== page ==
Years, days, and moments wove together into a shared tapestry of their past. The cold disapproval of Spock's father, Sarek, stood in sharp contrast to the volcanic fury of Marlena's father, François: an icy stare tore open a silent gulf between a father and son; a broad palm slapped a young girl's face again and again, leaving the hot sting of betrayal in its wake.
I have made my decision, Father.
I'm sorry, Daddy! Please stop! Don't!
Defenses took root, grew coarse, became permanent barriers. Marlena's weapon of choice was seduction; Spock's preferred implement was logic. He planned ahead, a master chess player thinking two dozen moves beyond his current position; she lived in the moment, moved with the shifting currents of power and popular opinion, never planning for tomorrow because who knew what the universe would be like by then?
Yin and yang, they stood enmeshed in one another's thoughts. She, quick to anger, rash to act, desperately seeking one moment of tenderness, one solitary moment of affection, in a life that promised nothing but strife and loneliness. He, aloof and alone, desiring only knowledge and order, but watching the Empire begin an inexorable slide toward collapse and chaos.
All they had in common was the shared experience of meeting the humans from the other universe, the glimpse of a reality so much like theirs yet so different. He admired their discipline, their restraint, their stability. Marlena yearned to live among people of such nobility and compassion. Blending her memories with his own, Spock knew that the qualities he had so respected in the visitors, and the ones that Marlena envied, were inseparable. The others' self-control and focus in collective effort were made possible by the peaceful ethos they embraced.
Spock also had not forgotten that the visitors' merciful ways had saved his own life, when the alternate Dr. McCoy had risked being left behind in this cosmos in order to save Spock from what would have been a fatal subcranial hemorrhage. Marlena had witnessed that moment as well, with Kirk's alien assassination device. What she hadn't seen was that, after Spock had risen from the table, he had mind-melded with McCoy to force the truth from his weak human brain and beheld a vision of the universe the visitors called home.
It was not without its conflicts, but the civilization to which the humans belonged was no empire; it was a federation, a democratic society, committed to peaceful exploration and coexistence, eschewing violence except in its own defense or that of others who ask for their aid.
That would be a society worth fighting for. Worth saving.
In every revolution...there is one man with a vision.
Marlena reached up and gently pressed her fingertips against the side of Spock's face. "I share your vision."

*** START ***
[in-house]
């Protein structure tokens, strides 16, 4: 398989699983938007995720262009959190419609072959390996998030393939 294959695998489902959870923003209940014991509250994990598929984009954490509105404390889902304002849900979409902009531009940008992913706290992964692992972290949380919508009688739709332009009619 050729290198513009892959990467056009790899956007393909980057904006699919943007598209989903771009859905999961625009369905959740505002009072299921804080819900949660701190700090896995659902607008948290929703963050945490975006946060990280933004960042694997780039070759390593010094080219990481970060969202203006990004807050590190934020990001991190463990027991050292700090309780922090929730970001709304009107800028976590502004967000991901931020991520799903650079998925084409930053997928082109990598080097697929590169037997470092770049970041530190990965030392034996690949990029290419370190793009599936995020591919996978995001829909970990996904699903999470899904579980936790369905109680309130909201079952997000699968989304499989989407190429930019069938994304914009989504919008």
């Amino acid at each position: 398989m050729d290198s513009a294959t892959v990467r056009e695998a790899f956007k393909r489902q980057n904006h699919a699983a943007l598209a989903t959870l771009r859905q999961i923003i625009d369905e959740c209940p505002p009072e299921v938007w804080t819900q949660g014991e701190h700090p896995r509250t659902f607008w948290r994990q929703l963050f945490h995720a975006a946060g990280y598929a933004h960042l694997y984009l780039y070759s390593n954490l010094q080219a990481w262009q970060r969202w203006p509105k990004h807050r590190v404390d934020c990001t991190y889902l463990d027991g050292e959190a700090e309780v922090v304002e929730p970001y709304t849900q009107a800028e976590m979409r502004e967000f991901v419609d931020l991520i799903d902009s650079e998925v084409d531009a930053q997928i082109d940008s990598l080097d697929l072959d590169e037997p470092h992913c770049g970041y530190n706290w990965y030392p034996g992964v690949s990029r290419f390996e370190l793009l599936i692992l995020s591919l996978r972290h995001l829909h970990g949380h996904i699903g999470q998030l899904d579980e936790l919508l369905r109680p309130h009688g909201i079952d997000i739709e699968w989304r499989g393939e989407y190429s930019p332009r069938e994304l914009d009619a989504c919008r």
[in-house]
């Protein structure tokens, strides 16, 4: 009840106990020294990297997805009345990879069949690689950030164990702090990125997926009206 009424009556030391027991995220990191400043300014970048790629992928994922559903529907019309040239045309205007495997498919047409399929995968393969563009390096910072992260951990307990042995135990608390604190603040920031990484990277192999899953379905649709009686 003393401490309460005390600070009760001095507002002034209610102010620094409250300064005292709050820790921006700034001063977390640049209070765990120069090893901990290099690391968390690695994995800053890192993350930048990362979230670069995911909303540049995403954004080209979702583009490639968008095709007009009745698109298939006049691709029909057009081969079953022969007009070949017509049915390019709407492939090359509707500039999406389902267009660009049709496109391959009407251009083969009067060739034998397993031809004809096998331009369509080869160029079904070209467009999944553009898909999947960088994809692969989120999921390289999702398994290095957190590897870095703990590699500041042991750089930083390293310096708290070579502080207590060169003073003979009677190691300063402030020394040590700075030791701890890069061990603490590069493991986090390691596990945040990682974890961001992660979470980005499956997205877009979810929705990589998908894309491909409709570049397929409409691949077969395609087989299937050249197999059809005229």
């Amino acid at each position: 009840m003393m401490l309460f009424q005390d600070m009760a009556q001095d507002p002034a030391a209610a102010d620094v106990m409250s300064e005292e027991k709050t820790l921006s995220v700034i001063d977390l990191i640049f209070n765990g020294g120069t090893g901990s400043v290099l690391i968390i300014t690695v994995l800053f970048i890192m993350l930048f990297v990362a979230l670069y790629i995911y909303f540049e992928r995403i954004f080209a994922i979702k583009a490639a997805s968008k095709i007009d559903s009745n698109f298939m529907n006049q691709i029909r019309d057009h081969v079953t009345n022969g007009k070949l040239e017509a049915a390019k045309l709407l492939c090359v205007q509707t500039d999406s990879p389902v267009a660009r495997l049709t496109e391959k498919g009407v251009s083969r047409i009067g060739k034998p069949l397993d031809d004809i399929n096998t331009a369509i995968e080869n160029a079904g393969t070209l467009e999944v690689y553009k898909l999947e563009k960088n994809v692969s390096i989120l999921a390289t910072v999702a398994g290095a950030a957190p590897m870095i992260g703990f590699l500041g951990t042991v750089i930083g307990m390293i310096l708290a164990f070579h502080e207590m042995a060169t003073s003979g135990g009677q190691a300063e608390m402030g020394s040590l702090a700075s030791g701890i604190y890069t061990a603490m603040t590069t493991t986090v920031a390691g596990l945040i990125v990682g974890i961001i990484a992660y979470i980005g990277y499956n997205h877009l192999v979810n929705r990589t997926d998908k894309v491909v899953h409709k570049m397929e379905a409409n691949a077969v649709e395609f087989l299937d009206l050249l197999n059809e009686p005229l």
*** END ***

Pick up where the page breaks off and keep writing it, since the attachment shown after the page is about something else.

There were no lies in a mind-meld. Spock knew she spoke the truth; she knew his thoughts, understood what he meant to do, though she likely did not realize all the consequences of what would follow. But her sincerity was unimpeachable, and for the first time in his life, he knew what it was to be simpatico with another being. They were each the first person whom the other had ever truly trusted. Though they knew the galaxy would likely align itself against them and their goals, they were not afraid, because at that moment, in that place, they had one another, they were one another...they were one.
He pulled back from her mind. Loath to be left alone once more, she resisted his departure, clung to his thoughts, pleaded without words for a few more moments of silent intimacy. It was a labor to leave her mind, and for a moment he hesitated. Then discipline reasserted itself, and he gently removed her fingers from his face as he severed their psychic link. Tears welled in her eyes as she looked up at him. His mien, masklike and vaguely sinister, did not betray the swell of newfound feelings he had for her...but then, despite his best intentions, a savage chord in his nature asserted its primal desires. He pulled her close and kissed her with a passion no Vulcan would admit to outside the sacred rites of Pon farr.
She kissed him back, not with hunger or aims of seduction, but with devotion, with affection...with love.
Though he would never have imagined himself destined for such a fate, he realized he might almost be able to let himself reciprocate her feelings. How ironic, he mused, that after all the times I have chided Sarek for choosing a human mate, I should now find myself emulating his behavior.
Embracing Marlena, he knew he would never give her up and she would never betray him. Whether that would be a strong enough foundation upon which to erect a new future for the people of the Empire, he didn't know, but it was an ember of hope, one with which he planned to spark a blaze that would burn away a failed civilization already in its decline, and make way for a new galactic order that would rise from its ashes.
For the love of a woman, Spock would destroy the Empire.
He would ignite a revolution.
Copyright © 2010 by Paramount Pictures Corporation.